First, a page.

Tag: neuroscience

Intuit Outside the Box

Intuit Outside the Box

As a leader, do you have difficulties thinking outside the box in brainstorming meetings? There are several reasons that this might be the case; however, in this article, I want to explain what is likely your most difficult challenge. This challenge has to do with your MBTITM personality type. Thinking outside the box is a creative process requiring the use of intuition, yet, few business managers have intuition as the dominant function of their personality type.

When faced with any goal, we naturally rely on our dominant functions, and for most leaders, that means using either introverted sensing or extraverted thinking. The problem is that both introverted sensing and extraverted thinking are convergent. Introverted sensors look to their paradigms for a solution, and extraverted thinkers try to linearly converge on a single correct answer.  But thinking outside the box is a divergent activity.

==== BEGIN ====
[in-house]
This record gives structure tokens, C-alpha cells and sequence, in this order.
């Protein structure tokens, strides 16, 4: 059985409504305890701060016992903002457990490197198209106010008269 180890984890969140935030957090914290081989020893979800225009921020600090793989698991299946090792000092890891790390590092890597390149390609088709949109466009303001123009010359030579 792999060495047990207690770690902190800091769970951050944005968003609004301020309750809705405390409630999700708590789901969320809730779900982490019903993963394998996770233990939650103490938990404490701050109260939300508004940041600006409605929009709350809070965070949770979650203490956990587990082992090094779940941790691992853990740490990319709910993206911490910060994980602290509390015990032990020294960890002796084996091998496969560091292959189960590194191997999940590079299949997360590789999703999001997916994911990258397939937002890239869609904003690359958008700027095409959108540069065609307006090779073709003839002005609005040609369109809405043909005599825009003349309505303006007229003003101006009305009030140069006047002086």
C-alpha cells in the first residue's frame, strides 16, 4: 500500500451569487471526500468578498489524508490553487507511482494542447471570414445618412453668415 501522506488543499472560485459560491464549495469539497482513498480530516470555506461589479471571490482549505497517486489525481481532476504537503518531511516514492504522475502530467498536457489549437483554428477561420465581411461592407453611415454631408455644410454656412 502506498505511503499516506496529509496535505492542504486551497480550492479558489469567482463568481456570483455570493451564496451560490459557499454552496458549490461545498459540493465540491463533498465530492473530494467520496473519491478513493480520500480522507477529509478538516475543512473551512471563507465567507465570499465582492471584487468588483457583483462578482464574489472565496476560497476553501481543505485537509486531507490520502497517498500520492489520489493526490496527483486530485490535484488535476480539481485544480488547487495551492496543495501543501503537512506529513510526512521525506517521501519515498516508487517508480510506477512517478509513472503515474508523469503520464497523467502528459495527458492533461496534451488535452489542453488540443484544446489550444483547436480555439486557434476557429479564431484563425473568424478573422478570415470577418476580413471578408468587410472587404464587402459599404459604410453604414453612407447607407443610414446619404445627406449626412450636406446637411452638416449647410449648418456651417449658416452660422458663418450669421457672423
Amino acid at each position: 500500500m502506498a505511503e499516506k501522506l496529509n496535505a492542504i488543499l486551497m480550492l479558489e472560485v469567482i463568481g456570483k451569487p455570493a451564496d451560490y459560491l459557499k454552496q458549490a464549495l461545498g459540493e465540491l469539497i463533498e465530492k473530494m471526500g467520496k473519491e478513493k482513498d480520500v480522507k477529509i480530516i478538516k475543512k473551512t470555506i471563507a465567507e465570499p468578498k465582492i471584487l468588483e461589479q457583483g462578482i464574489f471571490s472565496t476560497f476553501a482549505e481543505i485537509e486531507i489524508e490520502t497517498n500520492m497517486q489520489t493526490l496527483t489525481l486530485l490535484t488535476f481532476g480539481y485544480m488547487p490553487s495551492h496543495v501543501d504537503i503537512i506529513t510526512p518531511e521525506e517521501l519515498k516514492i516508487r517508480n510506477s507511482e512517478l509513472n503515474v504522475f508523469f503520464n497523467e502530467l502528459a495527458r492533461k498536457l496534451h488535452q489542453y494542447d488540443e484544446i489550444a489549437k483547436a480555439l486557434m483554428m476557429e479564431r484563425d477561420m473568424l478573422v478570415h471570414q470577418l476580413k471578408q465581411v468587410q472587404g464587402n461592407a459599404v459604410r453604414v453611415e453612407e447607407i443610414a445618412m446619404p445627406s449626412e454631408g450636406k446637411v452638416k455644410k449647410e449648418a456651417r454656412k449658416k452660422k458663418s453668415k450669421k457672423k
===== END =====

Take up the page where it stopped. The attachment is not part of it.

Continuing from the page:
Rather than Thinking Outside the Box, the term Intuiting Outside the box is more aligned with divergently creating new ideas for problem-solving, innovation, and strategy. We can all use our creative intuition, and in fact, might subconsciously use it to defend your dominant thinking or sensing function. For example, dominant thinkers will tend to imagine ulterior motives to those who didn’t follow a logically linear path to a new idea, and sensors will dream-up all kinds of dangers in doing something new.

Learning to use their creative intuition is a skill that leaders can learn. However, the first step is to overcome any mistrust they have of intuition. They must keep in mind that evaluating new non-linear ideas still requires extraverted thinking to select the best ideas and to act as a safe-guard against bad ideas.